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Android stops glitchy apps by detecting your panicky presses

The security mode was quietly added to Android 7.1 Nougat.
Steve Dent, @stevetdent
July 11, 2017
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If you can't dismiss an app by pressing the "back" button, it may just be a glitch or crappy app, but it could also be something much worse. That's why Google has quietly slipped in a new Android feature called "panic detection" that can preemptively close an app if you stab at the back button multiple times. So far the feature, spotted by XDA Developers, has appeared in some, but not all devices with Android 7.1 Nougat.

Google hasn't said anything about the feature-- XDA just happened to discover the code in a recent build of Android 7.1. Essentially, it listens for back button presses, and if enough of them happen (four to be exact) in rapid succession (with less than a third of a second delay) then Android will override the app and bring back the home screen. This could apply to apps that just freeze, but also to rogue software that tries to intercept any and all actions, like malware or adware.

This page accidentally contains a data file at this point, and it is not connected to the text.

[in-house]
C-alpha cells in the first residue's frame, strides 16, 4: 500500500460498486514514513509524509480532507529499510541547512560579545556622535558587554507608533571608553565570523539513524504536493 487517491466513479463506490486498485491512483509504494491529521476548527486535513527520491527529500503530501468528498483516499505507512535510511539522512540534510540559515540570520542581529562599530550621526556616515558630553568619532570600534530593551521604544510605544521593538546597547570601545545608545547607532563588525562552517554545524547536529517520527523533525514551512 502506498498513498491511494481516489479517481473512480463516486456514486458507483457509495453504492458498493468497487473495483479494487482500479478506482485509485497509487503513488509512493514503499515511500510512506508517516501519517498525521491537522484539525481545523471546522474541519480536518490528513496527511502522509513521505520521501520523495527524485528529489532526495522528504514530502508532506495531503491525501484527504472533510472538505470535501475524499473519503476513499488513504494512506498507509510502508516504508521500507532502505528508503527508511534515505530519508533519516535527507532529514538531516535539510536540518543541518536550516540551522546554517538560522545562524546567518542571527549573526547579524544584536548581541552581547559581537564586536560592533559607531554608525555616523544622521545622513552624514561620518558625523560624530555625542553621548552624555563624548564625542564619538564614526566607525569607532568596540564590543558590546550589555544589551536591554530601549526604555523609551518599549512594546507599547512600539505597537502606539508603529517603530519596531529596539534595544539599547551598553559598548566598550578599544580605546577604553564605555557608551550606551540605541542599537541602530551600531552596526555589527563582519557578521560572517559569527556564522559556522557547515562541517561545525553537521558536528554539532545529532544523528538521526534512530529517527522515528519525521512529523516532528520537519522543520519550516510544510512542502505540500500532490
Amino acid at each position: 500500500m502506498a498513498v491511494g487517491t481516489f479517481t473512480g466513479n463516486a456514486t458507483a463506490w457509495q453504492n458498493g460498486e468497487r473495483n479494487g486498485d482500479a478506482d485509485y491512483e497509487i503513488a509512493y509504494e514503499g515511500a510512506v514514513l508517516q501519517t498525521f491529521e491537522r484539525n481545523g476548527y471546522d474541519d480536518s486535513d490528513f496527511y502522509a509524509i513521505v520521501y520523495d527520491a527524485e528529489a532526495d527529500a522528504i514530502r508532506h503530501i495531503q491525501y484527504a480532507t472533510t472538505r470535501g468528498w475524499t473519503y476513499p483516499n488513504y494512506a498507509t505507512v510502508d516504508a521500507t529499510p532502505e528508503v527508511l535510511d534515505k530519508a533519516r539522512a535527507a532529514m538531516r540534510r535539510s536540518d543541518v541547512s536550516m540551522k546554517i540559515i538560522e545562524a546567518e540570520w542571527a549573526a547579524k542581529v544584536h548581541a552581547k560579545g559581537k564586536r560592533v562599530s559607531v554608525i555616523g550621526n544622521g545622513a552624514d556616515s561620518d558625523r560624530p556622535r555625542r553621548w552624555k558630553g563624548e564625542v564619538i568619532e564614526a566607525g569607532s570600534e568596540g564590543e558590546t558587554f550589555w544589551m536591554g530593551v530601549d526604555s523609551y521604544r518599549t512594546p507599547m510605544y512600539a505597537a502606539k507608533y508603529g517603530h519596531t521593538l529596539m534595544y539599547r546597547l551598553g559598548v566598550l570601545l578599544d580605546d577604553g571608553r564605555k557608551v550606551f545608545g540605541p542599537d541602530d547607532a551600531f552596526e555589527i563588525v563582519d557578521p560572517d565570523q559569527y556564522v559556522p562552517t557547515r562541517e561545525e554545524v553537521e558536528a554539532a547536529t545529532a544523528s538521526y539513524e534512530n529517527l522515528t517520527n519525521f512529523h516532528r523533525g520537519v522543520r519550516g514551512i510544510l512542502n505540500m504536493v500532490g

It's a smart idea, because what's the first thing you do when you can't make an app go away? Frantically pressing the back key is probably the first thing, so that will kill the app and allow you to uninstall or disable it until you figure out the problem.

You'll have to enable the feature to get it to work, apparently. Google seems to be rolling it out on a limited basis, and may in fact just be testing it, so it may be some time before it ends up on your device.

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